Preventing Boating Accidents

Boating is a leisurely pastime enjoyed by many, especially the residents of coastal cities throughout the United States. Unfortunately, this pastime is a sport that is often plagued by accidents and drowning incidents that could have been prevented. In 2004, recreational boating yielded an all-time low in the number of fatality accidents affiliated with the activity.

However, since then the number of accidents and deaths found in conjunction with boating has been gradually on the rise, and the approximately 670 deaths that were reported in 2004 have risen to the impermissible number of 736 in 2009. The following year, numbers jumped back down to 672 (a 9% decrease), but overall the statistics for these incidents remain high, and boating accidents continue to be a problem from which too many people lose their lives, especially considering the fact that many of these fatal incidents could have been avoided if the proper safety measures and routine equipment checks were conducted as expected.

Preventing a boating accident can be as simple as following routine safety measures and ensuring that maintenance inspections are conducted on a regular basis. As with highway driving and roadside laws, the government has stepped in to establish boating regulations as well, and most of these concern the mode of operation and the level of conduct that has been deemed as appropriate for matters of this nature. Included in these regulations are stipulations regarding when and how often boaters need to refuel, as well as when and how often license renewals are required. The laws have even added information on the safest modes of fueling up and which practices should be used vs. which should be avoided at all times. With such specific instructions, there is little reason for water vessel accidents to occur. However, they continue to persist at astounding rates. In 2009 alone, the Coast Guard issued reports citing 4,730 accidents, 736 of which resulted in death and nearly $36 million in property damages. Seventy-five percent of these fatality accidents were ones in which drowning was involved.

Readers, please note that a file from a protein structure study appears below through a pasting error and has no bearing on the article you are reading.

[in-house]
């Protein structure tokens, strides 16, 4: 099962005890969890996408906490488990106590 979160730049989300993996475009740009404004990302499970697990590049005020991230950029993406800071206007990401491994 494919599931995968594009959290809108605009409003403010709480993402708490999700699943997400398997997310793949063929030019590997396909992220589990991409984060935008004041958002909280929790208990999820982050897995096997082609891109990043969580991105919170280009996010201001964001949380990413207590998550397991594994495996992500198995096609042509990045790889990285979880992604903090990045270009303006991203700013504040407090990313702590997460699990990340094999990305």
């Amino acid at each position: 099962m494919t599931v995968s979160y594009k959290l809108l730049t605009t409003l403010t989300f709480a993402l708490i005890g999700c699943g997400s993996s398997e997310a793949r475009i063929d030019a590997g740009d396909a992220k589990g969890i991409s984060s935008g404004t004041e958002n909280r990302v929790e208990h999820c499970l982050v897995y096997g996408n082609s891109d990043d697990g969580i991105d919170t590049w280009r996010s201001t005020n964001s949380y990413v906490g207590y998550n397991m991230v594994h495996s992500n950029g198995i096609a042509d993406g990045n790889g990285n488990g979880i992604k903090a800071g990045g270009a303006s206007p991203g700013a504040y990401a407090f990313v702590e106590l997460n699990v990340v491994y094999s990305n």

Among the number of causes that could lead to a boating accident are operator negligence, product malfunction, and dangerous weather conditions. Aside from the weather, these are conditions that could easily be avoided. In fact, strict laws have been enacted precisely for this reason. Unfortunately, boaters, passengers, and manufacturers continue to make risky decisions when operating, riding, or making water vessels, and it is these very decisions that often result in catastrophe. For instance, Coast Guard reports have indicated that many boaters are operating the vessels despite the fact that they lack the proper licensing and certification. Of all the deaths related to boating accidents, only 14% occurred on boats operated by a certified individual skilled in boating safety instruction. That means that more than 75% of boating accidents and fatalities took place onboard a vessel that was not operated by a qualified person.

It is a sad fact that many of the tragedies to occur on boats are ones that were directly or indirectly caused by a boat driverís negligence. Consumption of alcohol has proven to be a substantial contributing factor to a number of the boating fatality accidents that occur each year; in fact, it was cited as the number one factor for such accidents. Further operator faux pas account for a number of fatal and serious injury accidents, including inexperience, speeding, inattention, and improper lookout. The safety of boat passengers depends a great deal on the responsibility and attention exercised by the operator. When these factors are neglected, serious injuries and fatalities stand to result from accidents that could likely have been avoided if the proper safety measures and laws were followed.

Disclaimer: While every effort has been made to ensure the accuracy of this publication, it is not intended to provide legal advice as individual situations will differ and should be discussed with an expert and/or lawyer. For specific technical or legal advice on the information provided and related topics, please contact the author.

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